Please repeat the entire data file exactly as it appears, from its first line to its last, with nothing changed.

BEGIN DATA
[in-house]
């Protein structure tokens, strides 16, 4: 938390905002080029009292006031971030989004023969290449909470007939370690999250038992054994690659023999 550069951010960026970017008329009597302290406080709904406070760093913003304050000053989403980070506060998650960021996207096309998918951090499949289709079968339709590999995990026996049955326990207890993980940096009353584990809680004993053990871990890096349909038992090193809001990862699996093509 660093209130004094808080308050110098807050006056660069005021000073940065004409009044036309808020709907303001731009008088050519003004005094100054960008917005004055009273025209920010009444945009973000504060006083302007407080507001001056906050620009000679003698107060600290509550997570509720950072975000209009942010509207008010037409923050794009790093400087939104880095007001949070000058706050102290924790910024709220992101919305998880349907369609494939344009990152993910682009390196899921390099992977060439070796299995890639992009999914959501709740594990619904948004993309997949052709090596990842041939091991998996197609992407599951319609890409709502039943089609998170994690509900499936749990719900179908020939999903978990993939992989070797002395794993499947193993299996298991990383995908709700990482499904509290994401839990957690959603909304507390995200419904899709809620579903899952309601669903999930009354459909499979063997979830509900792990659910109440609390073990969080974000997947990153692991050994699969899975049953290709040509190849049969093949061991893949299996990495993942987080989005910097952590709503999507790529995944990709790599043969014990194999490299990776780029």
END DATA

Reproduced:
[in-house]
């Protein structure tokens, strides 16, 4: 938390905002080029009292006031971030989004023969290449909470007939370690999250038992054994690659023999 550069951010960026970017008329009597302290406080709904406070760093913003304050000053989403980070506060998650960021996207096309998918951090499949289709079968339709590999995990026996049955326990207890993980940096009353584990809680004993053990871990890096349909038992090193809001990862699996093509 660093209130004094808080308050110098807050006056660069005021000073940065004409009044036309808020709907303001731009008088050519003004005094100054960008917005004055009273025209920010009444945009973000504060006083302007407080507001001056906050620009000679003698107060600290509550997570509720950072975000209009942010509207008010037409923050794009790093400087939104880095007001949070000058706050102290924790910024709220992101919305998880349907369609494939344009990152993910682009390196899921390099992977060439070796299995890639992009999914959501709740594990619904948004993309997949052709090596990842041939091991998996197609992407599951319609890409709502039943089609998170994690509900499936749990719900179908020939999903978990993939992989070797002395794993499947193993299996298991990383995908709700990482499904509290994401839990957690959603909304507390995200419904899709809620579903899952309601669903999930009354459909499979063997979830509900792990659910109440609390073990969080974000997947990153692991050994699969899975049953290709040509190849049969093949061991893949299996990495993942987080989005910097952590709503999507790529995944990709790599043969014990194999490299990776780029």